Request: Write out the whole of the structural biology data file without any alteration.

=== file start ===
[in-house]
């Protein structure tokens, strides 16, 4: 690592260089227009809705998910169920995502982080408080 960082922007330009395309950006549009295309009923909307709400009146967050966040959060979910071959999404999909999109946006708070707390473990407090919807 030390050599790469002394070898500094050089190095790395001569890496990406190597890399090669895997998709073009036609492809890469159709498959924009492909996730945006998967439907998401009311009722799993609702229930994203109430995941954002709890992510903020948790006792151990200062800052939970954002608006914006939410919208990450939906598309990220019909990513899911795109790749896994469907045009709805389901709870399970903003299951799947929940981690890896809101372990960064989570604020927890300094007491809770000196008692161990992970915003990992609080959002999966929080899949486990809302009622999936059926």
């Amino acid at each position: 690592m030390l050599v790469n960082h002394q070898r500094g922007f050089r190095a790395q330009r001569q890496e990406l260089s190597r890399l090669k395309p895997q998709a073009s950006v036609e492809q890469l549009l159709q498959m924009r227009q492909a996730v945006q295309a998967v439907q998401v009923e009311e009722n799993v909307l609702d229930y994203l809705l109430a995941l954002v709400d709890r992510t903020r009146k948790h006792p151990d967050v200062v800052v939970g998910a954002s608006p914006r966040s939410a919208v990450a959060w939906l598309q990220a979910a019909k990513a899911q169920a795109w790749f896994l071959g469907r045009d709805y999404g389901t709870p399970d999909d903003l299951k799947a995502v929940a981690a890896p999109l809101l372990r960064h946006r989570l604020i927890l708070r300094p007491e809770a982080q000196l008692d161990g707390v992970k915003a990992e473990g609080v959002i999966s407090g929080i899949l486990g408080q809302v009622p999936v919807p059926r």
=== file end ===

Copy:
[in-house]
């Protein structure tokens, strides 16, 4: 690592260089227009809705998910169920995502982080408080 960082922007330009395309950006549009295309009923909307709400009146967050966040959060979910071959999404999909999109946006708070707390473990407090919807 030390050599790469002394070898500094050089190095790395001569890496990406190597890399090669895997998709073009036609492809890469159709498959924009492909996730945006998967439907998401009311009722799993609702229930994203109430995941954002709890992510903020948790006792151990200062800052939970954002608006914006939410919208990450939906598309990220019909990513899911795109790749896994469907045009709805389901709870399970903003299951799947929940981690890896809101372990960064989570604020927890300094007491809770000196008692161990992970915003990992609080959002999966929080899949486990809302009622999936059926």
């Amino acid at each position: 690592m030390l050599v790469n960082h002394q070898r500094g922007f050089r190095a790395q330009r001569q890496e990406l260089s190597r890399l090669k395309p895997q998709a073009s950006v036609e492809q890469l549009l159709q498959m924009r227009q492909a996730v945006q295309a998967v439907q998401v009923e009311e009722n799993v909307l609702d229930y994203l809705l109430a995941l954002v709400d709890r992510t903020r009146k948790h006792p151990d967050v200062v800052v939970g998910a954002s608006p914006r966040s939410a919208v990450a959060w939906l598309q990220a979910a019909k990513a899911q169920a795109w790749f896994l071959g469907r045009d709805y999404g389901t709870p399970d999909d903003l299951k799947a995502v929940a981690a890896p999109l809101l372990r960064h946006r989570l604020i927890l708070r300094p007491e809770a982080q000196l008692d161990g707390v992970k915003a990992e473990g609080v959002i999966s407090g929080i899949l486990g408080q809302v009622p999936v919807p059926r």